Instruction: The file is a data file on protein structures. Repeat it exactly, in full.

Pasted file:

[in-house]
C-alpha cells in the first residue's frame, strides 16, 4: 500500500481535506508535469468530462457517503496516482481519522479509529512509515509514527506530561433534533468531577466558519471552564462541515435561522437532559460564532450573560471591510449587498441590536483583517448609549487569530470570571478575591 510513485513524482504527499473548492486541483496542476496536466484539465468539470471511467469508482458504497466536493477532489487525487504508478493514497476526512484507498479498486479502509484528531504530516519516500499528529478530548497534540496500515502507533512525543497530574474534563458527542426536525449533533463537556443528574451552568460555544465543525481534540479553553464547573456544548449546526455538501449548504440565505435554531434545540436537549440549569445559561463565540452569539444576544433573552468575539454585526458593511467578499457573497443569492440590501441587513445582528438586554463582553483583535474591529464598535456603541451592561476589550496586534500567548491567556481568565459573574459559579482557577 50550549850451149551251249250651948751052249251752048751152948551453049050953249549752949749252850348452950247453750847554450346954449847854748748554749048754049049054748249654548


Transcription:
[in-house]
C-alpha cells in the first residue's frame, strides 16, 4: 500500500481535506508535469468530462457517503496516482481519522479509529512509515509514527506530561433534533468531577466558519471552564462541515435561522437532559460564532450573560471591510449587498441590536483583517448609549487569530470570571478575591 510513485513524482504527499473548492486541483496542476496536466484539465468539470471511467469508482458504497466536493477532489487525487504508478493514497476526512484507498479498486479502509484528531504530516519516500499528529478530548497534540496500515502507533512525543497530574474534563458527542426536525449533533463537556443528574451552568460555544465543525481534540479553553464547573456544548449546526455538501449548504440565505435554531434545540436537549440549569445559561463565540452569539444576544433573552468575539454585526458593511467578499457573497443569492440590501441587513445582528438586554463582553483583535474591529464598535456603541451592561476589550496586534500567548491567556481568565459573574459559579482557577 50550549850451149551251249250651948751052249251752048751152948551453049050953249549752949749252850348452950247453750847554450346954449847854748748554749048754049049054748249654548